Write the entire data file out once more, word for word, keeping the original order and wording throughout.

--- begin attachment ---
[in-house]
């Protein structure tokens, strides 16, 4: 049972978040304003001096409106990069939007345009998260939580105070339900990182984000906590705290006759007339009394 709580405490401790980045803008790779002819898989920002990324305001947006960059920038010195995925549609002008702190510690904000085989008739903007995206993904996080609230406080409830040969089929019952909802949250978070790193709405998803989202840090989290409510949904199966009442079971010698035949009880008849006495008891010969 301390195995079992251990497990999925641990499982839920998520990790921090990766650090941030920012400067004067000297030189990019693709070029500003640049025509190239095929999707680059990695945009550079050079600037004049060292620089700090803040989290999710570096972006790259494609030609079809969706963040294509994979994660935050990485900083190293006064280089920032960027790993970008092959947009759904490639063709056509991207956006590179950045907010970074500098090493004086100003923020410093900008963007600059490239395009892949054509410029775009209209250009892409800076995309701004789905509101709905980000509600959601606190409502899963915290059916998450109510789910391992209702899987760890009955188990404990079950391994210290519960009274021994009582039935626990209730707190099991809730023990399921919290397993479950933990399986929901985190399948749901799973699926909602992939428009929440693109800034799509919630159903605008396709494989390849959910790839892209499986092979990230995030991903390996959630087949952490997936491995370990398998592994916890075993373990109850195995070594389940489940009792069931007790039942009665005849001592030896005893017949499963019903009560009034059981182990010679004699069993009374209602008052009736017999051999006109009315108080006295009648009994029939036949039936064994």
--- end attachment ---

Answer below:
[in-house]
């Protein structure tokens, strides 16, 4: 049972978040304003001096409106990069939007345009998260939580105070339900990182984000906590705290006759007339009394 709580405490401790980045803008790779002819898989920002990324305001947006960059920038010195995925549609002008702190510690904000085989008739903007995206993904996080609230406080409830040969089929019952909802949250978070790193709405998803989202840090989290409510949904199966009442079971010698035949009880008849006495008891010969 301390195995079992251990497990999925641990499982839920998520990790921090990766650090941030920012400067004067000297030189990019693709070029500003640049025509190239095929999707680059990695945009550079050079600037004049060292620089700090803040989290999710570096972006790259494609030609079809969706963040294509994979994660935050990485900083190293006064280089920032960027790993970008092959947009759904490639063709056509991207956006590179950045907010970074500098090493004086100003923020410093900008963007600059490239395009892949054509410029775009209209250009892409800076995309701004789905509101709905980000509600959601606190409502899963915290059916998450109510789910391992209702899987760890009955188990404990079950391994210290519960009274021994009582039935626990209730707190099991809730023990399921919290397993479950933990399986929901985190399948749901799973699926909602992939428009929440693109800034799509919630159903605008396709494989390849959910790839892209499986092979990230995030991903390996959630087949952490997936491995370990398998592994916890075993373990109850195995070594389940489940009792069931007790039942009665005849001592030896005893017949499963019903009560009034059981182990010679004699069993009374209602008052009736017999051999006109009315108080006295009648009994029939036949039936064994």